Victor Travers ... Sims' Friend (uncredited)
Larry Wheat ... Podge (uncredited)
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Directed by
Mark Robson 
 
Writing credits
William Hogarth (suggested by The William Hogarth painting Bedlam Plate #8 "The Rake's Progress")

Val Lewton (screenplay) (as Carlos Keith) and
Mark Robson (screenplay)

Produced by
Jack J. Gross .... executive producer
Val Lewton .... producer
 
Original Music by
Roy Webb 
 
Cinematography by
Nicholas Musuraca (director of photography)
 
Film Editing by
Lyle Boyer 
 
Art Direction by
Albert S. D'Agostino 
Walter E. Keller 
 
Set Decoration by
Darrell Silvera (set decorations)
 
Costume Design by
Edward Stevenson (gowns)
 
Makeup Department
Mel Berns .... makeup artist (uncredited)
 
Second Unit Director or Assistant Director
Doran Cox .... assistant director
 
Art Department
John Sturtevant .... set designer (uncredited)
 
Sound Department
Terry Kellum .... sound
Jean L. Speak .... sound
 
Special Effects by
Vernon L. Walker .... special effects
 
Visual Effects by
Harold E. Stine .... transparency projection shots (uncredited)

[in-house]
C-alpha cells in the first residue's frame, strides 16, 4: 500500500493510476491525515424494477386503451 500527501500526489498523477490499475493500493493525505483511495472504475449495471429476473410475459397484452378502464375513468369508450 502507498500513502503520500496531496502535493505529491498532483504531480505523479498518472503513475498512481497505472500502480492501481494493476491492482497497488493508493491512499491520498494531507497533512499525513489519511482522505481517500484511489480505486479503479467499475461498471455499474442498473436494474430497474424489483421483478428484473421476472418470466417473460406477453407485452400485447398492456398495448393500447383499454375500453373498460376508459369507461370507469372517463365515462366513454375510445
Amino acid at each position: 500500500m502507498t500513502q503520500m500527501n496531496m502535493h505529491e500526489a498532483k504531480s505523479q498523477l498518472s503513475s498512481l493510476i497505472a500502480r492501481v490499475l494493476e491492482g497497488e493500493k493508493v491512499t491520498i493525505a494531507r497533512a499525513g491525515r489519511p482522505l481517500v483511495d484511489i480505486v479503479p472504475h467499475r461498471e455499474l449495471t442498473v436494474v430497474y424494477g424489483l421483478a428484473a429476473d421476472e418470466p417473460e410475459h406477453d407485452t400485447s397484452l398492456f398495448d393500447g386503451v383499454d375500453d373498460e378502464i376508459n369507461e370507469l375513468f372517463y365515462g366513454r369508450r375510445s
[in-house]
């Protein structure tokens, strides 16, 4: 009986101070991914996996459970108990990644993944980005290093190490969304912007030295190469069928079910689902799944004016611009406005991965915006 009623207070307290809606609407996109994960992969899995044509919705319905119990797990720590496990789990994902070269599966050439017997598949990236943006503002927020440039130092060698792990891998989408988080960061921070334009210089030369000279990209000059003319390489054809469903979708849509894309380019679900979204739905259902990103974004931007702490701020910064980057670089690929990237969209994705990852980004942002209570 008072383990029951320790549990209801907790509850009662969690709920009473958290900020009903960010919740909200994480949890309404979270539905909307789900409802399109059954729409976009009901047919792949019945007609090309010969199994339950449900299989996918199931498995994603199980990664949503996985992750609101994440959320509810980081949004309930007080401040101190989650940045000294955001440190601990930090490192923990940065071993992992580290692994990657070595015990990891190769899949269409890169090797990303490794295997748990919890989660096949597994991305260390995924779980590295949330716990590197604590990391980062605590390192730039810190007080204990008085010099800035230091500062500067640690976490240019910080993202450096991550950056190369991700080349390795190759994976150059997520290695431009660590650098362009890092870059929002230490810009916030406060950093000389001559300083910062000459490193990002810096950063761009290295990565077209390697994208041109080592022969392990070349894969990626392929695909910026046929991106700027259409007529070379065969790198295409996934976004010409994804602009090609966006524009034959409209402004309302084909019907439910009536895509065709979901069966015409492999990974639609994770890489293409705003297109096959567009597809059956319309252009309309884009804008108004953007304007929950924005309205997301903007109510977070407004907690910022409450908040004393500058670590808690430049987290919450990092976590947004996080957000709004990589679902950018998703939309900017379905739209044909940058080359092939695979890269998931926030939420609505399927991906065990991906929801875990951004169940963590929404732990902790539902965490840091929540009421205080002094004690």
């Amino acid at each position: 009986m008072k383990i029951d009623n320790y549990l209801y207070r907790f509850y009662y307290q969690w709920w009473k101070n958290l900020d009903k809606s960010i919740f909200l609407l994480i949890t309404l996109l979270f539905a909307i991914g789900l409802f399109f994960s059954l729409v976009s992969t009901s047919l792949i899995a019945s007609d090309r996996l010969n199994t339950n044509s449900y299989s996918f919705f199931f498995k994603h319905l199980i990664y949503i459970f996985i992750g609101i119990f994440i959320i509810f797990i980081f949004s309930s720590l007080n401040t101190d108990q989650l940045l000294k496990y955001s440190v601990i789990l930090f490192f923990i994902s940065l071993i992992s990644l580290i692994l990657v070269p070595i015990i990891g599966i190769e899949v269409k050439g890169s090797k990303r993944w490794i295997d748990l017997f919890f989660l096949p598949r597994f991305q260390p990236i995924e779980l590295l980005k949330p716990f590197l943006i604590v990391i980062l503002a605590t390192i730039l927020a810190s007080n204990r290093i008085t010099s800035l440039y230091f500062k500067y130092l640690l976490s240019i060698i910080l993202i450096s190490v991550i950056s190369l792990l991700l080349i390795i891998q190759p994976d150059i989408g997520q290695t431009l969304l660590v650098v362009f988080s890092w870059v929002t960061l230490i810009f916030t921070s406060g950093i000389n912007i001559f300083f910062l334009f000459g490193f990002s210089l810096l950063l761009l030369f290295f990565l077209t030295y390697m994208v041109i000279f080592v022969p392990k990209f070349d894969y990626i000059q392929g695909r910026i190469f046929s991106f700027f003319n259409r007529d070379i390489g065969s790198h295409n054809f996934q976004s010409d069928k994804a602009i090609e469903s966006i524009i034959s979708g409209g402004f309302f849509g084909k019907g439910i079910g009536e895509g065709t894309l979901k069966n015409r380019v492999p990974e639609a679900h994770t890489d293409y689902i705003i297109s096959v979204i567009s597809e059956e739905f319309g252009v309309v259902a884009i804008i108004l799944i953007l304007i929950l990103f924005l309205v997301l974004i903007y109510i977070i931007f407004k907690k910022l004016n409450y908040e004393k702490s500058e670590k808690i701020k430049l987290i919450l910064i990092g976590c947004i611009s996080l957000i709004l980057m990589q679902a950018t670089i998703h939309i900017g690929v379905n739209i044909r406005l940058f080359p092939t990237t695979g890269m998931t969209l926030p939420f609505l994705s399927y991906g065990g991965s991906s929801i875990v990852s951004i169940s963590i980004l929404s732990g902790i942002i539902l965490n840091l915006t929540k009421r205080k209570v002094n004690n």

Music Department
C. Bakaleinikoff .... musical director
Gil Grau .... orchestrator (uncredited)
Earl B. Mounce .... music mixer (uncredited)
 

Production CompaniesDistributorsOther Companies
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Additional Details

Also Known As:
Runtime:
79 min
Country:
Language:
Aspect Ratio:
1.37 : 1 See more »
Sound Mix:
Mono (RCA Sound System)
Certification:
Australia:G | Finland:K-16 (1986) | Netherlands:18 (re-rating) (1955) (passed with cuts) (original rating: not approved) | UK:PG (tv rating) | UK:PG (video rating) (1998) | USA:Approved (PCA #11077, Adult Audience)

Did You Know?

Trivia:
Filmed July 18-late August 17 1945, the third and last collaboration between Boris Karloff and producer Val Lewton.See more »
Goofs:
Continuity: In the early scene where Nell and Lord Mortimer drive by in a carriage, Nell is holding her cockatoo. Depending on the shot, the cockatoo's position and behavior change completely - in some it is sitting absolutely still, in others it is curled up preening itself.See more »
Quotes:
Lord Mortimer:A capital fellow, this Sims, a capital fellow.
Nell Bowen:If you ask me, M'Lord, he's a stench in the nostrils, a sewer of ugliness, and a gutter brimming with slop.
See more »
Movie Connections:
Referenced in Gulliver's Travels (1996) (TV)See more »

FAQ

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16 out of 20 people found the following review useful.
"Are we lovers, that you thee and thou me?", 20 July 2005
Author: Adrian Smith (trouserpress) from Eastbourne, England